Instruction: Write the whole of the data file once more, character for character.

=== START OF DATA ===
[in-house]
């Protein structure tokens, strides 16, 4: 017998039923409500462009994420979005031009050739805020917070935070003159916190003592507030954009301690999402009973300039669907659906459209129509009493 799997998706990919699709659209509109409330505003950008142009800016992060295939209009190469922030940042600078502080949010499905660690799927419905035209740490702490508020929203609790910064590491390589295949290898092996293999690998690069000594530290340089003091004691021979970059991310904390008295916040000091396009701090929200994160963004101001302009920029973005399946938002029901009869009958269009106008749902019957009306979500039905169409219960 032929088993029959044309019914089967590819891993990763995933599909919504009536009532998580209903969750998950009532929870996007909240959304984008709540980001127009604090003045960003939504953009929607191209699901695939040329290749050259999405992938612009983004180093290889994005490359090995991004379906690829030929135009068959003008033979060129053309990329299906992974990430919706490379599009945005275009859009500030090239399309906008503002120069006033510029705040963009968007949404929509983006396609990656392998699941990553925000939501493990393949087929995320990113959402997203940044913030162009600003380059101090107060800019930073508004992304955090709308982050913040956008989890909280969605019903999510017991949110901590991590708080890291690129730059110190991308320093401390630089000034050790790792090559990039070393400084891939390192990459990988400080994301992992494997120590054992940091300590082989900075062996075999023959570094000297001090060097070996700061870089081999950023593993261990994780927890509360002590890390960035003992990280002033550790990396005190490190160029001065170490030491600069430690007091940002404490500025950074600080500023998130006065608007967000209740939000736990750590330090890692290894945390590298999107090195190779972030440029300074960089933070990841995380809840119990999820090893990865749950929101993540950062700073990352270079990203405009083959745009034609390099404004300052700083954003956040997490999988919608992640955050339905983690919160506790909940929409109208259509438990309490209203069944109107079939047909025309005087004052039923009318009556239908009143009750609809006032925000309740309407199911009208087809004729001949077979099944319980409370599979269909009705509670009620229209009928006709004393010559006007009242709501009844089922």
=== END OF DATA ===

[in-house]
């Protein structure tokens, strides 16, 4: 017998039923409500462009994420979005031009050739805020917070935070003159916190003592507030954009301690999402009973300039669907659906459209129509009493 799997998706990919699709659209509109409330505003950008142009800016992060295939209009190469922030940042600078502080949010499905660690799927419905035209740490702490508020929203609790910064590491390589295949290898092996293999690998690069000594530290340089003091004691021979970059991310904390008295916040000091396009701090929200994160963004101001302009920029973005399946938002029901009869009958269009106008749902019957009306979500039905169409219960 032929088993029959044309019914089967590819891993990763995933599909919504009536009532998580209903969750998950009532929870996007909240959304984008709540980001127009604090003045960003939504953009929607191209699901695939040329290749050259999405992938612009983004180093290889994005490359090995991004379906690829030929135009068959003008033979060129053309990329299906992974990430919706490379599009945005275009859009500030090239399309906008503002120069006033510029705040963009968007949404929509983006396609990656392998699941990553925000939501493990393949087929995320990113959402997203940044913030162009600003380059101090107060800019930073508004992304955090709308982050913040956008989890909280969605019903999510017991949110901590991590708080890291690129730059110190991308320093401390630089000034050790790792090559990039070393400084891939390192990459990988400080994301992992494997120590054992940091300590082989900075062996075999023959570094000297001090060097070996700061870089081999950023593993261990994780927890509360002590890390960035003992990280002033550790990396005190490190160029001065170490030491600069430690007091940002404490500025950074600080500023998130006065608007967000209740939000736990750590330090890692290894945390590298999107090195190779972030440029300074960089933070990841995380809840119990999820090893990865749950929101993540950062700073990352270079990203405009083959745009034609390099404004300052700083954003956040997490999988919608992640955050339905983690919160506790909940929409109208259509438990309490209203069944109107079939047909025309005087004052039923009318009556239908009143009750609809006032925000309740309407199911009208087809004729001949077979099944319980409370599979269909009705509670009620229209009928006709004393010559006007009242709501009844089922």